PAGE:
Opal Yellow, Ivory, and Peace all separate over top of Clockwork.  The effect with Opal Yellow is very subtle, the dots and lines developing a faint inner halo and looking vaguely three-dimensional.  The effect is a little more pronounced but a little less structured with ivory, the dots and lines taking on a creamy, creased appearance. And then the Peace dots and lines, depending on how much they are heated, separate so dramatically that a very dark 'chasmy' line can be seen in the middle of the stringer lines I put on the right-most bead, above.  At first, I thought this was Peace misbehaving and turning black on me, because I have had that happen in the past when my propane tank level is getting low, but that is not what happened here at all.

Nothing much interesting happened when Striking Orange was used over Opal Yellow, Ivory, or Peace, apart from a little trouble getting it to strike to Orange on top of Ivory or Peace.  I'm not sure if this was a colour thing or a stupid user error, though, so before you take that to the bank you might want to do a little playing around.

I will add some additional beads with Clockwork as I make them. It gets an interesting cloudiness to it when it is used in sculptural pieces, and I love it for making striped ribbon cane for flower petals.

May 9, 2014

Test Results :: Isar Blue

Kugler Isar Blue is a really beautiful blueish teal opaque glass. This particular batch is a hair bluer and a hair darker than it was when it was marketed by Arrow Springs as ASK Aloe Vera, but that may just be a batch variation thing with the particular rods that I have purchased, because it is meant to be the same colour.

1 - Plain, 2 - Plain (reduced), 3 - w/ Silver Leaf, 4 - w/ Silver Leaf (reduced & encased), 5 - w/ Reducing Silver Glass Frit, 
6 - w/ TerraNova2 Frit, 7 & 8 - w/ Tuxedo, Copper Green, Opal Yellow, Ivory, and Peace

I see ASK glass being sold for more than $80/lb, and I don't really understand why people would want to spend that when they can buy the new batches of the same colour numbers for less than $50/lb. I hope it is because those older batches have something really special and not that it is being sold to newer beadmakers who just don't know any better.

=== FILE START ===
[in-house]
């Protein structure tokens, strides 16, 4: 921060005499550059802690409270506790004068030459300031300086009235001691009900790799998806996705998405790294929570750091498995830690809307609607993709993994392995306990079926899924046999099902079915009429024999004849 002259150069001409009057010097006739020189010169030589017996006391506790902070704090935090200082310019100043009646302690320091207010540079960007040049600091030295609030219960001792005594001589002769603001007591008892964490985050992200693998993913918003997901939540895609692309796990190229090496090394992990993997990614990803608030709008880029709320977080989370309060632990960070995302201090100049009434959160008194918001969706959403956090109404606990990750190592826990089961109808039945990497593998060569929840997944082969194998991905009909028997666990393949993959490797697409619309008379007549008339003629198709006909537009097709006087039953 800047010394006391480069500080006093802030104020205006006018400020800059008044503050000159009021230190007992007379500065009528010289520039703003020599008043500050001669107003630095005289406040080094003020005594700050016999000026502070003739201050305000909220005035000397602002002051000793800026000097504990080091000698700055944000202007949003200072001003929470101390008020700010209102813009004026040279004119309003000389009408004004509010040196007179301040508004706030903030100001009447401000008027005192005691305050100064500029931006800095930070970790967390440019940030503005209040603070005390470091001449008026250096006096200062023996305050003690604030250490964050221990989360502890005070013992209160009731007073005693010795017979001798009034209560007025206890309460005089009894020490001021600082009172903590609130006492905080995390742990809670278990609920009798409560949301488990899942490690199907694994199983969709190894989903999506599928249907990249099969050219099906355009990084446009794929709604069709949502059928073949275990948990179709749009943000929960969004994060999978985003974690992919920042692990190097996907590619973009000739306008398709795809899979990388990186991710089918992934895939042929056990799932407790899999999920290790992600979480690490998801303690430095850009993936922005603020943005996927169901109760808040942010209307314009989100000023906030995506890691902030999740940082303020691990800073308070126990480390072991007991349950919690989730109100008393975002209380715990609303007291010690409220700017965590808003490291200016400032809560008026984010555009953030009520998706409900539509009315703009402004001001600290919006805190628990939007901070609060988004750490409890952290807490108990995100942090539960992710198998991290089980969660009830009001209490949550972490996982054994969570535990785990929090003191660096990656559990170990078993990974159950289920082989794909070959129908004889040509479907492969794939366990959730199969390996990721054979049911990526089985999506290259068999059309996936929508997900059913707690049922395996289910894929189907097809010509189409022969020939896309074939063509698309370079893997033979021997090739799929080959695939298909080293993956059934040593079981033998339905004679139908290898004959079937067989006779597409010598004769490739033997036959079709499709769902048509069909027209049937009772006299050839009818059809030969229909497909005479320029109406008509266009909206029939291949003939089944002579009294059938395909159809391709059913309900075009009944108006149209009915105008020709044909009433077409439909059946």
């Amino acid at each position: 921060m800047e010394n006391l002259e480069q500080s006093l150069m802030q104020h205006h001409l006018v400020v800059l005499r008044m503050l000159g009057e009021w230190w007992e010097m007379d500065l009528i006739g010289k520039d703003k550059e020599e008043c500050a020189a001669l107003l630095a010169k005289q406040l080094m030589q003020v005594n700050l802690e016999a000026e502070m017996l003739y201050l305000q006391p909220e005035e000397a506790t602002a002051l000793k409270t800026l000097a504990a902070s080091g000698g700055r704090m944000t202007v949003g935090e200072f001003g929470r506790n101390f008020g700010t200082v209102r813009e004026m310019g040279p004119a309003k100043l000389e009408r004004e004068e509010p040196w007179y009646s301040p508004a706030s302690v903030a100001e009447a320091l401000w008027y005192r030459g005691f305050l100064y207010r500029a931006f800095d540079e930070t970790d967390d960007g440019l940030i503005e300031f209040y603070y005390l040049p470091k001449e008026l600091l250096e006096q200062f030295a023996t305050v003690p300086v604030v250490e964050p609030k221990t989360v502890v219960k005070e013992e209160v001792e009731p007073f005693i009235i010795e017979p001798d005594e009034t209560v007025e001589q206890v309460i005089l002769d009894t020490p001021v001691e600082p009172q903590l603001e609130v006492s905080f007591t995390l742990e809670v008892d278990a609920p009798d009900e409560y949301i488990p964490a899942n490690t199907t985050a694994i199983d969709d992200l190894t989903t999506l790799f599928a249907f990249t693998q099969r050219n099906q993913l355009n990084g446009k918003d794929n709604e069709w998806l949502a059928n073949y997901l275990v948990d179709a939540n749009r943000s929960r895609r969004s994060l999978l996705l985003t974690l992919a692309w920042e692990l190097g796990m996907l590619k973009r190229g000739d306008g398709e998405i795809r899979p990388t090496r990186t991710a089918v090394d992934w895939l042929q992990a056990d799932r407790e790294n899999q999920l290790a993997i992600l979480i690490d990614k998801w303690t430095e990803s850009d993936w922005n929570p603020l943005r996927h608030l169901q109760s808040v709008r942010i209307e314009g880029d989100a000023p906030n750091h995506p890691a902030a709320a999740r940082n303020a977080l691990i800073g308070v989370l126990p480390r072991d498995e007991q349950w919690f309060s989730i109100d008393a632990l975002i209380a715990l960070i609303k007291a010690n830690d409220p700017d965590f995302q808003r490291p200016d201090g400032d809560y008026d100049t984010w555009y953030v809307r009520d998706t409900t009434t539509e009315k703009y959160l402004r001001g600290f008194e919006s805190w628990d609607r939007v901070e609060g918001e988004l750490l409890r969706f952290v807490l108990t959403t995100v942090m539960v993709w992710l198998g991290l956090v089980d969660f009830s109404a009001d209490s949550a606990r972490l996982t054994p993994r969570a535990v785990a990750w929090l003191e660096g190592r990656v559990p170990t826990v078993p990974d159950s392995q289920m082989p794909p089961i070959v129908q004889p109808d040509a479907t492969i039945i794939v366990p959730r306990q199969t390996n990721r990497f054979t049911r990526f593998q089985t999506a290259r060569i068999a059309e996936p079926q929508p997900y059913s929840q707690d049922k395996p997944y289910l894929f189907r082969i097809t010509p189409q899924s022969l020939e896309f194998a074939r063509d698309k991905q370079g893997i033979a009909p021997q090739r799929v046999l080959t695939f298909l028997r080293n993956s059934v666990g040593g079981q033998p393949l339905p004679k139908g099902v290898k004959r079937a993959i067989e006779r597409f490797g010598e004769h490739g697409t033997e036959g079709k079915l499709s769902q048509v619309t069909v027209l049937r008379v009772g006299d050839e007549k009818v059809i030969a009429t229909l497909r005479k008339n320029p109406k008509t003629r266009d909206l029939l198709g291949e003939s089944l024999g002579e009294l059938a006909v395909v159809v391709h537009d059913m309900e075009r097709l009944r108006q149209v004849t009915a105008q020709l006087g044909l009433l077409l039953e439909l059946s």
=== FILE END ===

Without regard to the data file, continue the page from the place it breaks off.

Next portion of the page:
Anyway, I suppose I should just try to focus on the glass.

When you reduce Isar Blue, it develops a schmutzy, unbeautiful, greyish film. This is the same kind of film that develops on top of Copper Green and Dark Turquoise, except that it only happened with this colour when I reduced the glass. Normal working conditions don't seem to produce this effect.

Isar Blue is a fairly streaky colour, so if you're looking for perfect uniformity, you should find something else to melt.

Silver doesn't do anything too weird when it is left on the surface of Isar Blue, but if you reduce it and encase it after adding the silver leaf, Isar Blue undergoes a pretty weird transformation to a yellowish, alien green.

Isar Blue is a gorgeous base for silver glass. I got brilliant colour out of my TerraNova2 frit.  Unfortunately, its blueish greenness doesn't do much for reduction colours -- at least not reduction colours of the blue and green-hued variety. There just isn't enough contrast.

As I mentioned, Isar Blue is a pretty streaky colour, and you can see that pretty clearly in these test beads.

On top of Tuxedo, Isar Blue develops a concentrated dark line in the centre of dots and stringer lines.  When Tuxedo is used on top of Isar Blue, the Isar Blue rises up arouond it in little halos.

Copper Green and Isar Blue have similar reactions - on top of Copper Green, Isar Blue separates and forms a concentration line, and when it is used on top of Copper Green, little halos of Copper Green pop up around it. On top of that, the Copper Green develops a pinkish hue and goes sort of shiny.

Isar Blue bleeds into Opal Yellow when used on top of it.  When Opal Yellow is used on top of Isar Blue, no real reaction is visible.

Isar Blue and Ivory form a dark line reaction.  When the Isar Blue is used on top of Ivory, the line is subtle and sticks close to the Isar Blue. When Ivory is used on top of Isar Blue, the line is wider and lighter in colour.

I didn't notice much of a reaction between Isar Blue and Peace in either bead.

Here is a Goddess Bead and an Organic Lentil using Isar Blue. I really enjoy this colour! Even by itself in the Goddess bead, you can see all kinds of fun streakiness and curdling.